For those of you who do not recognize the Swingle name, I am a neuro-brat, generation 2.0. I did not find the field, the field found me, or rather was just there … I grew up with the clicking and flipping of switches and amusing myself soldering in my father's university lab, mostly wire sculptures, bracelets, and such (my mother was an artist, after all), but also the odd connection or two on what were then wall-to-wall computers. Being a neuro-brat also meant I matured professionally in the frenetic energy of innovative minds. It took 25 years or so, and some digressions into other fields, namely, art, fashion, and education, but I was eventually drawn in fully at a Winterbrain conference in the 1990s.

These were fascinating years wherein I mostly observed and listened to the great minds that rooted us, great minds that clashed (as titans do) as much as they drove the profession forward. In these cerebral jousting matches, however, I fear many were left behind. Over time I have witnessed fewer and fewer people pick up the excitement of research and exploration and more wanting a road map, finding the paths of their forefathers and foremothers (our pioneers) harder than expected to follow. As this brilliant first generation slowly leaves us to retirement and beyond (the Budzynskis, Tooman, Judith Lubar, Michael Thompson, Stu Donaldson, Larry Klein, Joe Kamiya, and a few more), their legacies should be accessible and foundations strong for us to continue to build upon. It might also be time to put down the swords, to address conflicts that no longer push us forward before we fracture further, not through loss of persons, but loss of standards, knowledge, and skill.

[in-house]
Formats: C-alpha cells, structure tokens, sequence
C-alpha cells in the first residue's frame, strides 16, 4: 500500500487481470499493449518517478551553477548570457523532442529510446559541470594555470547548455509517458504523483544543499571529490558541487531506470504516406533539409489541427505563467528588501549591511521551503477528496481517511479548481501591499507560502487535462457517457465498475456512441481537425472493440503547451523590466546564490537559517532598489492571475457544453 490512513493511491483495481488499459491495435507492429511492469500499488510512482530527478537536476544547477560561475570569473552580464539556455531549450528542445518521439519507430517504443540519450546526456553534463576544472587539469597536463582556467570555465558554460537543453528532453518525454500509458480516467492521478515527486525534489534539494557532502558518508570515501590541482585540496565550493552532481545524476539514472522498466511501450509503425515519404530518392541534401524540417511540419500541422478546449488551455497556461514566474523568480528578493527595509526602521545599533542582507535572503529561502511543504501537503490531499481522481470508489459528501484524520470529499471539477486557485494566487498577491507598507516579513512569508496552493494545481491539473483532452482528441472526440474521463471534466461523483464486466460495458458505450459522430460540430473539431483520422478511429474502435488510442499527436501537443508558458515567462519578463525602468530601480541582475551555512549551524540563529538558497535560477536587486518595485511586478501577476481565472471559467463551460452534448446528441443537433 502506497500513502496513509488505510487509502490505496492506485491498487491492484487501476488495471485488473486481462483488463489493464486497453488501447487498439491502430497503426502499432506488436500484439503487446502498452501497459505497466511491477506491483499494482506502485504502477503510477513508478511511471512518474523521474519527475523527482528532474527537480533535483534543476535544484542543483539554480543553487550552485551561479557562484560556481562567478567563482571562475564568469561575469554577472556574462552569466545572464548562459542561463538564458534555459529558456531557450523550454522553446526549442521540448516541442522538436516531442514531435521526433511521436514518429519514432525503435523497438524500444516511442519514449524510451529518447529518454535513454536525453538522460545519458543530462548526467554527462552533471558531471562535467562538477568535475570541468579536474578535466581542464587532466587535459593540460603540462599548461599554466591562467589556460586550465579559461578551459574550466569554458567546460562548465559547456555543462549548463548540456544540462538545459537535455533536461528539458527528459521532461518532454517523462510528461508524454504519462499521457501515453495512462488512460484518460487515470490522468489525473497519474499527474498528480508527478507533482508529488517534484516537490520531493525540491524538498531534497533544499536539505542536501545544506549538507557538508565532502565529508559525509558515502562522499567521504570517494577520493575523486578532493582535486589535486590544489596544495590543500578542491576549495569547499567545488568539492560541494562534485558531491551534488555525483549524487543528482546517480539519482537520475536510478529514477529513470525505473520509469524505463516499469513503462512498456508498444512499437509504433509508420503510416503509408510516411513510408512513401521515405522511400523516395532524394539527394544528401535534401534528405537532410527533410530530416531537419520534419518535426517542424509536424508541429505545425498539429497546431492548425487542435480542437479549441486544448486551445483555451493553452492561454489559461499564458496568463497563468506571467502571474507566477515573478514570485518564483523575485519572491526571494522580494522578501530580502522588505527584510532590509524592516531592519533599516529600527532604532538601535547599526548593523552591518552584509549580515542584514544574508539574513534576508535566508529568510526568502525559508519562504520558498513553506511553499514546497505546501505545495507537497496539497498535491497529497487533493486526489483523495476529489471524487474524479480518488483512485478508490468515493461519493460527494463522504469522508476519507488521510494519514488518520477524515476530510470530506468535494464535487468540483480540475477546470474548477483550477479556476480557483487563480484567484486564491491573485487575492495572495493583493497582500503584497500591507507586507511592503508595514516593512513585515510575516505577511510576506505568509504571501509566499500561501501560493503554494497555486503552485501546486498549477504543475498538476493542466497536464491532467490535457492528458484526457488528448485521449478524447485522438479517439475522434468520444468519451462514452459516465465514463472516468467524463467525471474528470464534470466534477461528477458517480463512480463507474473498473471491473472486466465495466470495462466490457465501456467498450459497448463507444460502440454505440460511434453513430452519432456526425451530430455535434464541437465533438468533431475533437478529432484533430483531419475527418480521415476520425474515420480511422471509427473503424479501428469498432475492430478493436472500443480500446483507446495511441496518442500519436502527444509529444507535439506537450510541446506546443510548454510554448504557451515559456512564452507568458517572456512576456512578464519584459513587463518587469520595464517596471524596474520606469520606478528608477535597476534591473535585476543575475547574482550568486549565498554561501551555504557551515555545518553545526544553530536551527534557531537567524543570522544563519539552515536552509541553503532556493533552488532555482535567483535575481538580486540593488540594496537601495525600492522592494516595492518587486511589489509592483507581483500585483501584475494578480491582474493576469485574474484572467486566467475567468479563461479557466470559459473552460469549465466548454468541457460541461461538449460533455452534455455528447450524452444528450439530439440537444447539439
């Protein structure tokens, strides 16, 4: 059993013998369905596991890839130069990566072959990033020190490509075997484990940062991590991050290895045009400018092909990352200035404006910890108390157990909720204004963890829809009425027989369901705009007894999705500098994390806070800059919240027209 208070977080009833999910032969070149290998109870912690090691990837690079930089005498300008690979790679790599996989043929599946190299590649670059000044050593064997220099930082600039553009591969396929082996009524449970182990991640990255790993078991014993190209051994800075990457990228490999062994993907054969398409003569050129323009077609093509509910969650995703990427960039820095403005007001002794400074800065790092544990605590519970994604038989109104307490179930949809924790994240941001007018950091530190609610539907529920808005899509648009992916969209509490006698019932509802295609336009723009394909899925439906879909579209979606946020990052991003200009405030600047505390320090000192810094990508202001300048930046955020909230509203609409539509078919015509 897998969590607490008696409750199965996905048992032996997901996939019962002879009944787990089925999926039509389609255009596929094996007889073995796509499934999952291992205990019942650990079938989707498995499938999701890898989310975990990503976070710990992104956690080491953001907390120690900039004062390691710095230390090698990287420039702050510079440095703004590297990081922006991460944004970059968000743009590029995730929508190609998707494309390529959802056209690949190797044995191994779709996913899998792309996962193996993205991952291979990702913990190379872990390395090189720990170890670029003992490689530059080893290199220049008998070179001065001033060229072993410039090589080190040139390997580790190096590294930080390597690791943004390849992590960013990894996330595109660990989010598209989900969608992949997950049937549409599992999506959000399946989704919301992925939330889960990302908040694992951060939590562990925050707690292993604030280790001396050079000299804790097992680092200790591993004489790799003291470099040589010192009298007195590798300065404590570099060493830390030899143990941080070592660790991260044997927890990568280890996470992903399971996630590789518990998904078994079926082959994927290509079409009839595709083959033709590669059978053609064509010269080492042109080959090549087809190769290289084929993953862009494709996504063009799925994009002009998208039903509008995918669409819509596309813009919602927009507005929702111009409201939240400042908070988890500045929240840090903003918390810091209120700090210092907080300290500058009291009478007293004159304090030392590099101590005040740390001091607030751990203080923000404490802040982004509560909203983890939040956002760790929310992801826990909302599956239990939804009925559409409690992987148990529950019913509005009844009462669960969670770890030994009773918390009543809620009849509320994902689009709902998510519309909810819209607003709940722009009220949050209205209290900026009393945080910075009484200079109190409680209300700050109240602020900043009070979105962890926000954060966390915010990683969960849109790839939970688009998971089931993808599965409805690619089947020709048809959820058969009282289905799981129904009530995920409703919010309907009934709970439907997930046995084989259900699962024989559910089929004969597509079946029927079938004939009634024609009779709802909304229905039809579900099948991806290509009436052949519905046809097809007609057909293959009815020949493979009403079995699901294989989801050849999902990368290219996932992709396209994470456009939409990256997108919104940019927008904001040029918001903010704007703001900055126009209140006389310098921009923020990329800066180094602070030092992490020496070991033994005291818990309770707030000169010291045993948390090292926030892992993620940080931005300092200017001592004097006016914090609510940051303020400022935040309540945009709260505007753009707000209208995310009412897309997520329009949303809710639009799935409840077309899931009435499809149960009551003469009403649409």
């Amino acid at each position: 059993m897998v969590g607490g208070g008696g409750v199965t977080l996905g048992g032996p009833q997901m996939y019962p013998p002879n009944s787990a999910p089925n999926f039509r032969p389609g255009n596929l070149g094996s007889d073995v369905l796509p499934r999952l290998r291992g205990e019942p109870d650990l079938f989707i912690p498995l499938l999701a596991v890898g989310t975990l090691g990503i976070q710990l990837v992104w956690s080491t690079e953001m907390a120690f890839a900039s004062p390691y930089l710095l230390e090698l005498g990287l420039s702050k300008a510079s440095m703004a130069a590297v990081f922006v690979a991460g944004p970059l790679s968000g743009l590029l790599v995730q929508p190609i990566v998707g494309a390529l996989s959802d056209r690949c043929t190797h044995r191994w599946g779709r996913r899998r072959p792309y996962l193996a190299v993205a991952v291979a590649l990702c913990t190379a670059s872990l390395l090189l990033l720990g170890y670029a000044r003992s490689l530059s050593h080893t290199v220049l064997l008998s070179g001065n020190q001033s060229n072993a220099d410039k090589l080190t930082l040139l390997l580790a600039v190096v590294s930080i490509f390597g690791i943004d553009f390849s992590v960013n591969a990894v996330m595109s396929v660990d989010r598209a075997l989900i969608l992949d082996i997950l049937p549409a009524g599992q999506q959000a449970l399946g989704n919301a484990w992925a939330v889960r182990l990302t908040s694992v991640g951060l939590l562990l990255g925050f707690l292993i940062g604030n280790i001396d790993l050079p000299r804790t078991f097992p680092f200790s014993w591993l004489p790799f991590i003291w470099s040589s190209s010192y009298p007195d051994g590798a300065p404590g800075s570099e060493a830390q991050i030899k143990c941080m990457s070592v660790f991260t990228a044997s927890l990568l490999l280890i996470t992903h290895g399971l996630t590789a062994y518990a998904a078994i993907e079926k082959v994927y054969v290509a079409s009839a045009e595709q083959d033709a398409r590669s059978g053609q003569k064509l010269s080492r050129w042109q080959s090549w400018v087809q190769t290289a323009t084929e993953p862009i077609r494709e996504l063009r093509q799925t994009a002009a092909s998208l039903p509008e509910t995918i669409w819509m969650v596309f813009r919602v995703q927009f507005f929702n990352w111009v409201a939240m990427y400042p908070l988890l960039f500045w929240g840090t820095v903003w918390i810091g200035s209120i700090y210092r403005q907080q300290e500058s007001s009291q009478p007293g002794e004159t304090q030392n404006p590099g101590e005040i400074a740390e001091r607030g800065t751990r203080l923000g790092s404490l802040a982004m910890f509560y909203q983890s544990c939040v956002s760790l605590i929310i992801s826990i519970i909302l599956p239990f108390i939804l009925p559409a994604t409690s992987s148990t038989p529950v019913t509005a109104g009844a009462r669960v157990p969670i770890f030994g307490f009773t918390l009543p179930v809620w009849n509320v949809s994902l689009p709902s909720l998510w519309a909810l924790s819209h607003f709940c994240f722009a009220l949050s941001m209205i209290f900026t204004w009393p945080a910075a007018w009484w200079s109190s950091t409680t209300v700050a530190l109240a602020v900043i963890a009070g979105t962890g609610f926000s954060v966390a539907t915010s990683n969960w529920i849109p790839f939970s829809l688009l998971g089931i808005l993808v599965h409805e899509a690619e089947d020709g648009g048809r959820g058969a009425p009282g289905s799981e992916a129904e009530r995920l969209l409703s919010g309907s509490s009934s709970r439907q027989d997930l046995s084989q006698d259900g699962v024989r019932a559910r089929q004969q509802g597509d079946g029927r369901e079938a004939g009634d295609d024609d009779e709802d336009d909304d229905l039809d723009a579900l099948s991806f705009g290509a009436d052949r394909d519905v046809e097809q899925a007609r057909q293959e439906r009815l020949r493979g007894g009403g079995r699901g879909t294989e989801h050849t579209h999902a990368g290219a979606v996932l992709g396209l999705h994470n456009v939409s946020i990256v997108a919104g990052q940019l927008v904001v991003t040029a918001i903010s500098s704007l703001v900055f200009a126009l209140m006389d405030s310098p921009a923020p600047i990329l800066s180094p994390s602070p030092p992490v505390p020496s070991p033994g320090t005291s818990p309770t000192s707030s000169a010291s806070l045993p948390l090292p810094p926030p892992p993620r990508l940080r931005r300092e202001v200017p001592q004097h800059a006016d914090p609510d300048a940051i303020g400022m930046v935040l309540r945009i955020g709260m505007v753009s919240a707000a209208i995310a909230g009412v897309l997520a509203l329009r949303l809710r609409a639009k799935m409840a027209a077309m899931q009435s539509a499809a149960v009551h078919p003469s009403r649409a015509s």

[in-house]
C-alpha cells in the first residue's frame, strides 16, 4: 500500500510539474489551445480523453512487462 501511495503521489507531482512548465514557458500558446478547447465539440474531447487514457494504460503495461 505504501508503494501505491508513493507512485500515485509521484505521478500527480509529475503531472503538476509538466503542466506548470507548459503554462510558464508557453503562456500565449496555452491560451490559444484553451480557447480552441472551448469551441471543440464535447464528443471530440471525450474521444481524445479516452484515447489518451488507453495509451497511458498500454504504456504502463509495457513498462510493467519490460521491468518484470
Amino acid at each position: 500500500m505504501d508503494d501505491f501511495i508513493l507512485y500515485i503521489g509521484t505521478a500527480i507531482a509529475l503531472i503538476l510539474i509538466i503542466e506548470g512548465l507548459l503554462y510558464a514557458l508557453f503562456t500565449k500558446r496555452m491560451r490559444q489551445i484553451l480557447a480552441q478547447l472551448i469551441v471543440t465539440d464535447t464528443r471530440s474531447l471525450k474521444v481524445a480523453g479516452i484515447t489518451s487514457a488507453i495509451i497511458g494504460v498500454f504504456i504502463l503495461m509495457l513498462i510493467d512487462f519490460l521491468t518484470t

To preserve and move neurotherapy forward, three things are critical for our discipline to address: (1) conflict and division, (2) the red herring of the double-blind imperative and its little cousin the placebo effect, and (3) perhaps most important, practice and equipment standards.

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